Tips on Yellow Garlic Plants

Garlic graces King Tut's tomb, wards off the evils of demons and vampires, and even benefits health with its antioxidant and antibacterial properties. Garlic (Allium sativum) growing in bulbs with layers of pointed cloves, is classified by two types--hard neck and soft neck. There are hundreds of garlic varieties, including white, pink and yellow, which can be stored from four months to one year. Milder varieties, such as yellow, offer a less pungent garlic flavor.


Growing garlic takes patience. From planting to harvest, it takes at least nine months to produce edible garlic bulbs. Fall planting gives bulbs the required 40 days or more of 40 degree or lower temperatures in order for the cloves to split and become bulbs. For spring planting, cloves need six weeks of storage in a refrigerator set below 40 degrees.

Room to Grow

Garlic cloves should be planted 3 to 5 inches apart, in rows that are spaced at least 18 to 24 inches apart. Charlie's Gourmet Garlic Farm recommends allowing 6 to 8 inches between cloves to produce the largest bulbs possible.

The Right Soil

Yellow garlic thrives in loose, nutrient rich soil with a pH level of 6.0 to 7.0 that offers good drainage. Heavier clay soils can cause bulbs to become misshapen. If your soil is too heavy, work in equal parts sand and compost to loosen up the consistency. Garlic requires more fertilization than most plants and will benefit from 1 to 2 pounds of 10-10-10 fertilizer per 100 square feet worked into the soil before planting. Choose a location that is not easily flooded during rainy spells and that also offers partial shade to provide the best growth opportunity.

Planting Yellow Garlic Cloves

Yellow garlic bulbs need to be split into individual cloves before planting. Each clove should be placed at least 1 inch below the soil, with the pointed end facing upward. Cover the cloves lightly with soil, then apply a thin layer of nitrogen-rich compost or fertilizer in a circle around the area where the clove is planted. When planting yellow garlic in the fall, apply a layer of straw mulch 4 to 6 inches deep over each clove to prevent damage from extreme cold during the winter months. When spring arrives, mulch should be pushed aside to allow the foliage to grow properly.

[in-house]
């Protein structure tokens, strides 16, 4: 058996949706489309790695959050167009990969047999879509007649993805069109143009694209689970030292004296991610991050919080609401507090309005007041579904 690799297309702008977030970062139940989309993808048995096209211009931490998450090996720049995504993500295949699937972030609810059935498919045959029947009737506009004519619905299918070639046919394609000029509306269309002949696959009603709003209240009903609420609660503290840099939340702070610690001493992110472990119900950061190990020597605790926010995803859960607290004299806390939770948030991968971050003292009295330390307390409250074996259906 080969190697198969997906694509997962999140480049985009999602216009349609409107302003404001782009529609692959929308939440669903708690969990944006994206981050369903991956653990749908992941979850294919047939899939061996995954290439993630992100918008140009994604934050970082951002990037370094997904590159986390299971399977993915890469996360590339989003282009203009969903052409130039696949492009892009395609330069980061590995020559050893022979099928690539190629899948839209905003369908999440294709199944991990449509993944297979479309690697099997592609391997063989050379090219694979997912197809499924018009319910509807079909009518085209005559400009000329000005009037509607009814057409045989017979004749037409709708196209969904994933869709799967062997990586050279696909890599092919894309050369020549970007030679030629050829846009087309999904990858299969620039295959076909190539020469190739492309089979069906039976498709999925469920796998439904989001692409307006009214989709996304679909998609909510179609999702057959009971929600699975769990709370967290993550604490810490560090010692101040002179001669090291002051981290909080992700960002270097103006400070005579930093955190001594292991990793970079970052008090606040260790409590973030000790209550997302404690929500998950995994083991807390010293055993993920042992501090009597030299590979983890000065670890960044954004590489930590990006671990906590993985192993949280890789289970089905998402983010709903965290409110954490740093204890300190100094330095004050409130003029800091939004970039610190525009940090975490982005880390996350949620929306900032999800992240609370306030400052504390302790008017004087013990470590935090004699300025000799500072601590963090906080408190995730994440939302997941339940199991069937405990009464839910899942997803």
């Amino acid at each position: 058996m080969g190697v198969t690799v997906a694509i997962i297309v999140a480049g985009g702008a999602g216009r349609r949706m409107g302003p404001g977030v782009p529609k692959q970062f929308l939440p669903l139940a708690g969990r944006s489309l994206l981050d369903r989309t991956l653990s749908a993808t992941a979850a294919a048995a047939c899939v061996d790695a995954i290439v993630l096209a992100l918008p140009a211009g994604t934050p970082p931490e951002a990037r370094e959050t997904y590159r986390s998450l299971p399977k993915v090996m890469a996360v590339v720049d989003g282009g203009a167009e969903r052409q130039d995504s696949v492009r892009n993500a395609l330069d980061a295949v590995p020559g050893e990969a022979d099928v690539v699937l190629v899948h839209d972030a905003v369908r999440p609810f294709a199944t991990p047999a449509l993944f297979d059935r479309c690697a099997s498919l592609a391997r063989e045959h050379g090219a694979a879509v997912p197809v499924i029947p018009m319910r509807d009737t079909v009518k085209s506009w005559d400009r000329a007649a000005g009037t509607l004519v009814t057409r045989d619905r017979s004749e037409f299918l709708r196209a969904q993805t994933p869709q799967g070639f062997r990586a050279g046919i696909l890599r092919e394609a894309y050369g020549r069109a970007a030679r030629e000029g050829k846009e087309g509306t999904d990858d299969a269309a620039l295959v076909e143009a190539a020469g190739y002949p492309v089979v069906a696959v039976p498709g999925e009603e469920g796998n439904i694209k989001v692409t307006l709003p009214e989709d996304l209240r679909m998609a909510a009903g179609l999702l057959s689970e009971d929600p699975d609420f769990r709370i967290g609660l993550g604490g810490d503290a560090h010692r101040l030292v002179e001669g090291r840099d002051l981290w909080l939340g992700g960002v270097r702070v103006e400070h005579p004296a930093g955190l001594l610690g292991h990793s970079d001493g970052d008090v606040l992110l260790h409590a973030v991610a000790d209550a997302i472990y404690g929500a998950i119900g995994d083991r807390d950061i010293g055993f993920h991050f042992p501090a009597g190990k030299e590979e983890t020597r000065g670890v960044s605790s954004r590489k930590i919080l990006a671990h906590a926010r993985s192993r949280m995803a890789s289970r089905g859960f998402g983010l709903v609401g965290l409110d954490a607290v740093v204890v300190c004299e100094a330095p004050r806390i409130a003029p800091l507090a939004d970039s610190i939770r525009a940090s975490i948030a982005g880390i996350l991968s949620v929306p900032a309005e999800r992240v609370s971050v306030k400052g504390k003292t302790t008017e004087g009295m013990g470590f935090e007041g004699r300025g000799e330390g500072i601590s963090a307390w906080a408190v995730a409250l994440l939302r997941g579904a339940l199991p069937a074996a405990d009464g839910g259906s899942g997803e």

Watering Yellow Garlic Plants

Yellow garlic needs moderate moisture in order to flourish after the winter months. Water garlic when the soil is dry, during the spring, with an inch of water per week during dry spells to maintain proper hydration. Watering should cease in July to allow the foliage to die off before harvest.

Feeding Yellow Garlic

Yellow garlic needs to be fed in order to produce healthy bulbs. In addition to the fertilizer applied during planting, another pound per 100 feet should be applied one month later, in bands 3 to 4 inches from the plant base. Nitrogen rich liquid fertilizer sprayed on foliage will encourage rapid leaf and bulb growth when applied every two to three weeks, starting in late winter when foliage emerges.

Harvesting Yellow Garlic

Between late July and September, when foliage starts to die off and leaves begin to turn yellow and brown, it's time to harvest garlic bulbs. Gently dig up bulbs and remove excess soil, then place harvested garlic in a shaded, ventilated area for two to three weeks. Foliage can be removed, an inch above the bulb, or used for braiding after drying spell. Garlic should be stored at 65 to 75 degrees in a dark location and away from moisture, such as around the sink or dishwasher area.

Keywords: Allium sativum cultivars, growing yellow garlic, yellow garlic propagation

About this Author

Deborah Waltenburg has been a freelance writer since 2002. In addition to her work for Demand Studios, Waltenburg has written for websites such as Freelance Writerville and Constant Content, and has worked as a ghostwriter for travel/tourism websites and numerous financial/debt reduction blogs.